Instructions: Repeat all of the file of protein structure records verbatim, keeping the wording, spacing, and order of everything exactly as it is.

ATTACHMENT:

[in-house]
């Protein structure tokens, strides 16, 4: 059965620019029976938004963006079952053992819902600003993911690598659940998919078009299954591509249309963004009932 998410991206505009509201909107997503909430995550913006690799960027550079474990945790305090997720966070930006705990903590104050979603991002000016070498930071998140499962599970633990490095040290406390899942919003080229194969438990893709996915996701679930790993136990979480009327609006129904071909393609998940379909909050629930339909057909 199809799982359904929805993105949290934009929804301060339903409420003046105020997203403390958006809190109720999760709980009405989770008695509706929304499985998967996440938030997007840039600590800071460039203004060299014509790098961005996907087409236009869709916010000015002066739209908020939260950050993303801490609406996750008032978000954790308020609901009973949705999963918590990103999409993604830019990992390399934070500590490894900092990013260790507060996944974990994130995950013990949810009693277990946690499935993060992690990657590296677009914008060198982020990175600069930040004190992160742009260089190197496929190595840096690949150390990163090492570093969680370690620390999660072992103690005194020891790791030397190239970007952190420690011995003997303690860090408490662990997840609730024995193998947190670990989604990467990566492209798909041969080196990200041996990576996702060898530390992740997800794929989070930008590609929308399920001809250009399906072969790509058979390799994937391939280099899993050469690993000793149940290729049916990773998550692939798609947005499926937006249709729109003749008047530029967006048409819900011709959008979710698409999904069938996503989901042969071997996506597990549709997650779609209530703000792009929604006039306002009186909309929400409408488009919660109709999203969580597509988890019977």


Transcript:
[in-house]
């Protein structure tokens, strides 16, 4: 059965620019029976938004963006079952053992819902600003993911690598659940998919078009299954591509249309963004009932 998410991206505009509201909107997503909430995550913006690799960027550079474990945790305090997720966070930006705990903590104050979603991002000016070498930071998140499962599970633990490095040290406390899942919003080229194969438990893709996915996701679930790993136990979480009327609006129904071909393609998940379909909050629930339909057909 199809799982359904929805993105949290934009929804301060339903409420003046105020997203403390958006809190109720999760709980009405989770008695509706929304499985998967996440938030997007840039600590800071460039203004060299014509790098961005996907087409236009869709916010000015002066739209908020939260950050993303801490609406996750008032978000954790308020609901009973949705999963918590990103999409993604830019990992390399934070500590490894900092990013260790507060996944974990994130995950013990949810009693277990946690499935993060992690990657590296677009914008060198982020990175600069930040004190992160742009260089190197496929190595840096690949150390990163090492570093969680370690620390999660072992103690005194020891790791030397190239970007952190420690011995003997303690860090408490662990997840609730024995193998947190670990989604990467990566492209798909041969080196990200041996990576996702060898530390992740997800794929989070930008590609929308399920001809250009399906072969790509058979390799994937391939280099899993050469690993000793149940290729049916990773998550692939798609947005499926937006249709729109003749008047530029967006048409819900011709959008979710698409999904069938996503989901042969071997996506597990549709997650779609209530703000792009929604006039306002009186909309929400409408488009919660109709999203969580597509988890019977």